What Are The Options Available To Someone In The Divorce Process?

Is it better to merely get a legal separation, or proceed with filing a divorce case?

Prior to October, 2010, one generally needed to make an allegation of fault against his/her spouse in order to get divorced. One common way around that was to do a separation agreement. The law provided that if the parties remained separated pursuant to a Separation Agreement for more than 1 year, then either could thereafter file for an uncontested divorce based on the agreement. This indeed was one of the leading reasons why people prior to the law's amendment filed for separation as opposed to divorce.

Now that New York has passed "No-Fault" Divorce, however, there is no longer any reason to allege fault in order to get divorced - one only needs to state that the marriage has broken down "irretrievably" for more than 6 months. This is roughly the equivalent of what many other states call "irreconcilable differences."

Once the parties are divorced, then generally if one is covered by his/her spouse's medical insurance, their insurance will terminate. This is because very few plans cover "ex-spouses." As such, a leading reason why some people still choose to get a legal separation first is to preserve continuity of insurance coverage for at least another year.

With the Separation Agreement, the parties can resolve every other issue which would otherwise be brought up in the divorce. The agreement would cut-off accrual of marital assets & debts, and can equitably divide them. The agreement can also provide for custody, visitation, maintenance (i.e., alimony) & child support. The only thing the agreement cannot do is actually terminate the marriage. That takes a divorce proceeding - which either party can file for upon the expiration of 1 year (or later) from the date the agreement is signed.

Another option that people have right at the outset of a divorce process is choosing mediation versus hiring their own attorneys to try to negotiate a settlement. Mediation does work in some cases - statistically, it results in a full resolution of the case about 50% of the time, and it can save people money and stress. If you only retain 1 attorney for both people, you'll pay approximately half as much as each of you would pay for having your own separate attorney.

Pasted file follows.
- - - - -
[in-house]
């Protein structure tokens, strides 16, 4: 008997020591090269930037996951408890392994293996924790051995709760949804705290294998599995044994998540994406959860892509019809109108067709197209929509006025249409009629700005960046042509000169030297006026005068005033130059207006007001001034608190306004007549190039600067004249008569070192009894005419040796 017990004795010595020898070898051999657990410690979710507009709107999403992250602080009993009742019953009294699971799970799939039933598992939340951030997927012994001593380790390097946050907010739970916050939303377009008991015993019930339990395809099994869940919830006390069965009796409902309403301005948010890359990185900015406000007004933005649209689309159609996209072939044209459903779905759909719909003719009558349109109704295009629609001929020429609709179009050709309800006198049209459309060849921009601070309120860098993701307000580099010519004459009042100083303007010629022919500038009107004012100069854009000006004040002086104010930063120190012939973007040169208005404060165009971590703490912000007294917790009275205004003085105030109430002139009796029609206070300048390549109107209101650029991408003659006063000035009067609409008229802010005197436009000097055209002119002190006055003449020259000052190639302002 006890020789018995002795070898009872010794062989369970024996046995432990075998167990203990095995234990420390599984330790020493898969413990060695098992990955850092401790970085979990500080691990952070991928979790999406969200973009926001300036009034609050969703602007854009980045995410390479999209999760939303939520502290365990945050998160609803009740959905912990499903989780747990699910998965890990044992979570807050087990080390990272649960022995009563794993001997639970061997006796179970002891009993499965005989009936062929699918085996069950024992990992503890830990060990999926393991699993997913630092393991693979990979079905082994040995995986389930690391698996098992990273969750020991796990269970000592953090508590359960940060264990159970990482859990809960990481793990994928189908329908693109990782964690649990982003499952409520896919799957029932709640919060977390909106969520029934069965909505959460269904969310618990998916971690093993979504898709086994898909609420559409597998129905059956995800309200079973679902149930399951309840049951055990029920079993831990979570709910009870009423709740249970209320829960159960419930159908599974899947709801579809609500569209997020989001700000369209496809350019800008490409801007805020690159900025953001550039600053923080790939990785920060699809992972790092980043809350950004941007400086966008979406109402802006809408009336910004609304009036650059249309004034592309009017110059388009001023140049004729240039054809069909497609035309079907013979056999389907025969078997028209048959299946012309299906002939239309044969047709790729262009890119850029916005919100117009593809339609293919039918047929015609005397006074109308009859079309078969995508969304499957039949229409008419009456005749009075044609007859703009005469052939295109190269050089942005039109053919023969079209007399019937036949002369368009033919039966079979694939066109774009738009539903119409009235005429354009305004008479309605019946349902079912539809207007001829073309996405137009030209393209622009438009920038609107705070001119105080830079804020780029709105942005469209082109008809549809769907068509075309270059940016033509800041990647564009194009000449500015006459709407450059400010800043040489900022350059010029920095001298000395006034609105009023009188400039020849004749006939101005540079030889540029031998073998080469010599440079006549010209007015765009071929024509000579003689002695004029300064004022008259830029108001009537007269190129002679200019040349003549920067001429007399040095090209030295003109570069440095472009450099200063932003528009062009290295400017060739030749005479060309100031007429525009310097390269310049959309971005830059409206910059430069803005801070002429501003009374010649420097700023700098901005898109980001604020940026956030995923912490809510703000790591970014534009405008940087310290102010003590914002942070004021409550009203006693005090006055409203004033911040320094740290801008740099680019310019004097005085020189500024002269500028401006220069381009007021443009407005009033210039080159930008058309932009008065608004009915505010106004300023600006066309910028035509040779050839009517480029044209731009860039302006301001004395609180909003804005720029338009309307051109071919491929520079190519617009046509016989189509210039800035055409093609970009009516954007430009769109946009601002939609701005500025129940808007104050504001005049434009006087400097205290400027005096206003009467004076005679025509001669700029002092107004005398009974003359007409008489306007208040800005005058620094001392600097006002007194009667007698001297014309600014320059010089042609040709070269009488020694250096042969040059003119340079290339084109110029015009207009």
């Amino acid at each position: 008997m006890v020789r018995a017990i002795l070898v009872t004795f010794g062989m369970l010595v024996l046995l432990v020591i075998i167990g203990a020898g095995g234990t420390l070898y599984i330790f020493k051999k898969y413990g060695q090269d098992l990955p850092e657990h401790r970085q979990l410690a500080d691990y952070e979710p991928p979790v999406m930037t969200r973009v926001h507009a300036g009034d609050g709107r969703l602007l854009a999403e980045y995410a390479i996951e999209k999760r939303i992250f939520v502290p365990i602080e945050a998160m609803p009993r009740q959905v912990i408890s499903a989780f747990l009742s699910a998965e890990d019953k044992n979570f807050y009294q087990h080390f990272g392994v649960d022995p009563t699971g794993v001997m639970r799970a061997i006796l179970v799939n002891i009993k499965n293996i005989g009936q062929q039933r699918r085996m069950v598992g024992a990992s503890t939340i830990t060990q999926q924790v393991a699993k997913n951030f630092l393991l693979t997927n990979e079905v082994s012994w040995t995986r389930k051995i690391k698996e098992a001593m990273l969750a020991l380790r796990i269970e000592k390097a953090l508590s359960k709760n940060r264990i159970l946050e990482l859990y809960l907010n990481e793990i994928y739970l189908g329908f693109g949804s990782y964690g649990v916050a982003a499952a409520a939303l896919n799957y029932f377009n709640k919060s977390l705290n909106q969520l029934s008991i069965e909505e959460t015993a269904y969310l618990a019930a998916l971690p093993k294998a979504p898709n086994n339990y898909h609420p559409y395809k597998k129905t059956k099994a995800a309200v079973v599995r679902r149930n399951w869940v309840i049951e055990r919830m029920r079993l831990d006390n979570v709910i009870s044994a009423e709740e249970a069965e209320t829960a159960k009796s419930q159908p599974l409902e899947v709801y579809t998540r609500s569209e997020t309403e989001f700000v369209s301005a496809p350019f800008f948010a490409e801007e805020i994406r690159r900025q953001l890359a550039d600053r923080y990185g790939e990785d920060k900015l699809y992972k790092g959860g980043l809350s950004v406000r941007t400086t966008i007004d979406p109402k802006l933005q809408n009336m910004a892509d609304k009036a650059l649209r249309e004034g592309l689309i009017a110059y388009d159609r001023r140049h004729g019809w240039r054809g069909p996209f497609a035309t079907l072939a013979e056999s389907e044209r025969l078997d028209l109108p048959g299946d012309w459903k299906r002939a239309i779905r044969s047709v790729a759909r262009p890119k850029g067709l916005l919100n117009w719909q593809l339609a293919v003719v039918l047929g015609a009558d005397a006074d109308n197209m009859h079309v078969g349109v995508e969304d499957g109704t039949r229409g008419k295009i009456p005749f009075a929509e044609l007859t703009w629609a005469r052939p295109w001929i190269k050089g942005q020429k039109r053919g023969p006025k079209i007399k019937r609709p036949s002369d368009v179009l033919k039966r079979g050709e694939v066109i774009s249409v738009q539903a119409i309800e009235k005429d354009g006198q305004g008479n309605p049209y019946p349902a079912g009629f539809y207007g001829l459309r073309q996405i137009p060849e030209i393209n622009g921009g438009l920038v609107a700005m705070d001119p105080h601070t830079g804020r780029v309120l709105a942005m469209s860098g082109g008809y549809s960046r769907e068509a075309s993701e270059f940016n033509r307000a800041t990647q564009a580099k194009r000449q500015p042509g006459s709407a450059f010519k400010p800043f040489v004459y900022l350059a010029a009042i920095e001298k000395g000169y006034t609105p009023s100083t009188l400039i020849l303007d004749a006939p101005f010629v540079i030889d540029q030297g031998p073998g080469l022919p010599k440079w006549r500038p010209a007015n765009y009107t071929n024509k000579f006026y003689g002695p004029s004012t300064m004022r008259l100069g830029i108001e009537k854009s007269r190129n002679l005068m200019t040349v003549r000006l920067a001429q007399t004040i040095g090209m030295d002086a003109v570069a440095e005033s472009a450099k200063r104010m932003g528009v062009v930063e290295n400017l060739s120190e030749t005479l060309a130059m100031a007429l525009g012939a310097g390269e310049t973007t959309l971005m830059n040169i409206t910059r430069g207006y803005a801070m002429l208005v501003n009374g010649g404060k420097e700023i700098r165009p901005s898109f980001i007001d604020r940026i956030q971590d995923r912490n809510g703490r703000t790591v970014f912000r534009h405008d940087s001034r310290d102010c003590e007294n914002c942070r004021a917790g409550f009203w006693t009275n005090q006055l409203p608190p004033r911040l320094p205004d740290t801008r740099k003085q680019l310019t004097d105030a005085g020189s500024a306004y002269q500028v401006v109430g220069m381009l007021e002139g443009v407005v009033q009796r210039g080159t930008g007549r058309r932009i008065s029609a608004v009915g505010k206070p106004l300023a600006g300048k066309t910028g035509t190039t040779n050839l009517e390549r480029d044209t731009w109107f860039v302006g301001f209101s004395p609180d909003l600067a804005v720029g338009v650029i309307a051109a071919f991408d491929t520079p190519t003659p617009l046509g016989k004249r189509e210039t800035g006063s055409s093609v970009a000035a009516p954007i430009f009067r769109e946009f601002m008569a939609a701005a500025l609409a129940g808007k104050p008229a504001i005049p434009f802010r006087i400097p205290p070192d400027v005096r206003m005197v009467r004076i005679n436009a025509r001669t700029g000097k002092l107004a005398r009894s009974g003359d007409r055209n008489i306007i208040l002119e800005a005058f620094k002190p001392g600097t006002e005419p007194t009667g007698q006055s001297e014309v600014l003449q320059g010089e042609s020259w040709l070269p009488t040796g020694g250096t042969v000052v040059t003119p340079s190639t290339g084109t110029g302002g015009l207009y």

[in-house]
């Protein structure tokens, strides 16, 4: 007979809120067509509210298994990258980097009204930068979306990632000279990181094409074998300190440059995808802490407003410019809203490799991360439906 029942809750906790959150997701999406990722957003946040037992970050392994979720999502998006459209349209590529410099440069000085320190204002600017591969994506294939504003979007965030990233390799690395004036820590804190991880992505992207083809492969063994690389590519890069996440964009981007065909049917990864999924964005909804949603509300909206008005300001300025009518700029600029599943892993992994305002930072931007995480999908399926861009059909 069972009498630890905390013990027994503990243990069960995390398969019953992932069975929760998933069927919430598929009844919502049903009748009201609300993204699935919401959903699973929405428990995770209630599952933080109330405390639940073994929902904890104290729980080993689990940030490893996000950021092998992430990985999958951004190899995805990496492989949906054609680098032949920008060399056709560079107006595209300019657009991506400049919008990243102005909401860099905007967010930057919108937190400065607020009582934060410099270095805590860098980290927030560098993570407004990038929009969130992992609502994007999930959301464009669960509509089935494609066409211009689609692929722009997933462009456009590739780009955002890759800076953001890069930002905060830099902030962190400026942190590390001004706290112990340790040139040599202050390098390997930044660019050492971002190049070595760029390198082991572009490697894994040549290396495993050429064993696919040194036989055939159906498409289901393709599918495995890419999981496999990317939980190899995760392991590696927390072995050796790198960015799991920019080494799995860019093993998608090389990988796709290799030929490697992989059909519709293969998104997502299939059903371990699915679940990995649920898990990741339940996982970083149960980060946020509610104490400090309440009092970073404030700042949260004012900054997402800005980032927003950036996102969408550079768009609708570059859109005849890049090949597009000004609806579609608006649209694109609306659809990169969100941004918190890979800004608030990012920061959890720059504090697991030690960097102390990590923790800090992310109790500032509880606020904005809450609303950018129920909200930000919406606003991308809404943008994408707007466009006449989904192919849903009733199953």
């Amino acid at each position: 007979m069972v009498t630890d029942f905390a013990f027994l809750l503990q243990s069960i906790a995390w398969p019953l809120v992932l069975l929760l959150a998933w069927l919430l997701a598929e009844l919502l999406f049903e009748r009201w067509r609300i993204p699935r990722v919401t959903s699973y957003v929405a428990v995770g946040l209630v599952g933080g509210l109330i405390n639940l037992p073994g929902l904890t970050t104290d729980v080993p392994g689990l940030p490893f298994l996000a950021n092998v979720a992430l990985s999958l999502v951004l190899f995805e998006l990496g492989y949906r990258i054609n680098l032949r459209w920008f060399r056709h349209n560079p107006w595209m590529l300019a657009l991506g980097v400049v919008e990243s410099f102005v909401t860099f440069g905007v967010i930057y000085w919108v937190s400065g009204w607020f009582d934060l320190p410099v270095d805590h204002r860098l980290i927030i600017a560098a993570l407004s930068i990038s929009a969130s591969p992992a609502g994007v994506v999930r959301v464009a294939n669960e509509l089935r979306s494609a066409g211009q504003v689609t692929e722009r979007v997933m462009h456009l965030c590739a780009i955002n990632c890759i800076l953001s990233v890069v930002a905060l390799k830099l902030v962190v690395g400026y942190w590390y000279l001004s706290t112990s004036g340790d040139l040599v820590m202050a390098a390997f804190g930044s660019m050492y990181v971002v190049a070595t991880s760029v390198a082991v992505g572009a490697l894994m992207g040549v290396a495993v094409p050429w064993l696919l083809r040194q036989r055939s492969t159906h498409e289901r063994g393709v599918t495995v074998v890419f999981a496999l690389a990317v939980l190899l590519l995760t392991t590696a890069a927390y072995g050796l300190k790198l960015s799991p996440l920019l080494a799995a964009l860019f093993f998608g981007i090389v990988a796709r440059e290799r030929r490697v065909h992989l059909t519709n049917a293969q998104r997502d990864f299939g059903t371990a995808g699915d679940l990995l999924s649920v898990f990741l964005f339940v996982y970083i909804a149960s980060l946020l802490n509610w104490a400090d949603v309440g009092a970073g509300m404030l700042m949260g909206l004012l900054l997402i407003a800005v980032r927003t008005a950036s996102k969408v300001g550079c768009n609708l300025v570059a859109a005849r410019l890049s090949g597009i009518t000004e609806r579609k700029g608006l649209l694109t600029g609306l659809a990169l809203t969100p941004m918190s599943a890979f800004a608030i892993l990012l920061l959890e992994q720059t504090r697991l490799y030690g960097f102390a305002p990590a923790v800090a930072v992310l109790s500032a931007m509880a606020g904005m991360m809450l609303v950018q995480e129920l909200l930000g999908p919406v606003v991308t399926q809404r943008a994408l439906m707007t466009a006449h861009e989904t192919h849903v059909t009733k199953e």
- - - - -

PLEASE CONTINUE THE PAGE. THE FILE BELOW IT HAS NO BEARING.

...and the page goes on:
Even in cases where people do mediation, it's still recommended they have their own attorney "waiting in the wings." You'll still go through the mediation process - meaning you will sit down with the mediator for about two or three sessions and attempt to come up with the basic terms of the settlement. However, you want your own attorney waiting in the wings so you can go back to that attorney and ask them questions about what the mediator has said during the process, and whether or not it is a fair settlement. Those are questions the mediator cannot answer for any particular party. They are not there to give legal advice, nor are they there to say whether or not a settlement is fair to a particular party. So, a lot of times I have parties that go through mediation and hire me simultaneously, so they have their own attorney that they can come back to.

Now, with respect to mediation, the unfortunate thing is when it doesn't work, the parties actually end up spending more money than if they had just gone with their own attorneys to negotiate a settlement from the beginning. The reason is because if you paid $5,000 for a mediator, and mediation doesn't work, then that money is gone. On top of that cost, each party must hire their own attorney and spend an additional $5,000-$10,000+. A failed mediation can also result in the parties spending a lot more time on the whole process, because many attorneys will start from scratch.

So, the other obvious option that people have is to simply hire their own attorneys. A lot of times the process of settlement negotiation will involve the parties exchanging net worth statements at the outset, which are simply sworn statements that set forth income, expenses, assets and liabilities.

The net worth statement then serves as a starting point to negotiate a fair settlement on both ends. A lot of times after the net worth statements are changed, the attorneys will then get together either via email or via phone and discuss what each respective party is seeking in terms of settlement. Then, they'll see how far apart they are on settlement. Sometimes they are not far apart at all. Sometimes the attorneys will agree on pretty much everything because the parties have pretty much agreed on everything. If so, then one attorney or the other will draft a settlement agreement (which is usually a 20-30+ page document). The parties will sign it and they will essentially be done.

If the parties are very far apart on some issues, then the attorneys will negotiate with each other and go back to their respective parties. They will tell them where they are at in the negotiation process, and ask them whether or not they are willing to give in a little on a particular issue.

Oftentimes, I will tell clients there is the law - and there is also just plain cost-benefit analysis. For example, a lot of times a spouse - especially if it's the less-monied spouse - will make a claim to an asset that they are clearly not entitled to. Let's say it's a clearly premarital property, the non-titled spouse didn't make any investments in the property during the marriage, and maybe it's even a short-term marriage. They have no kids together, but the spouse still says they want a piece of that property, and that they don't care what the law says.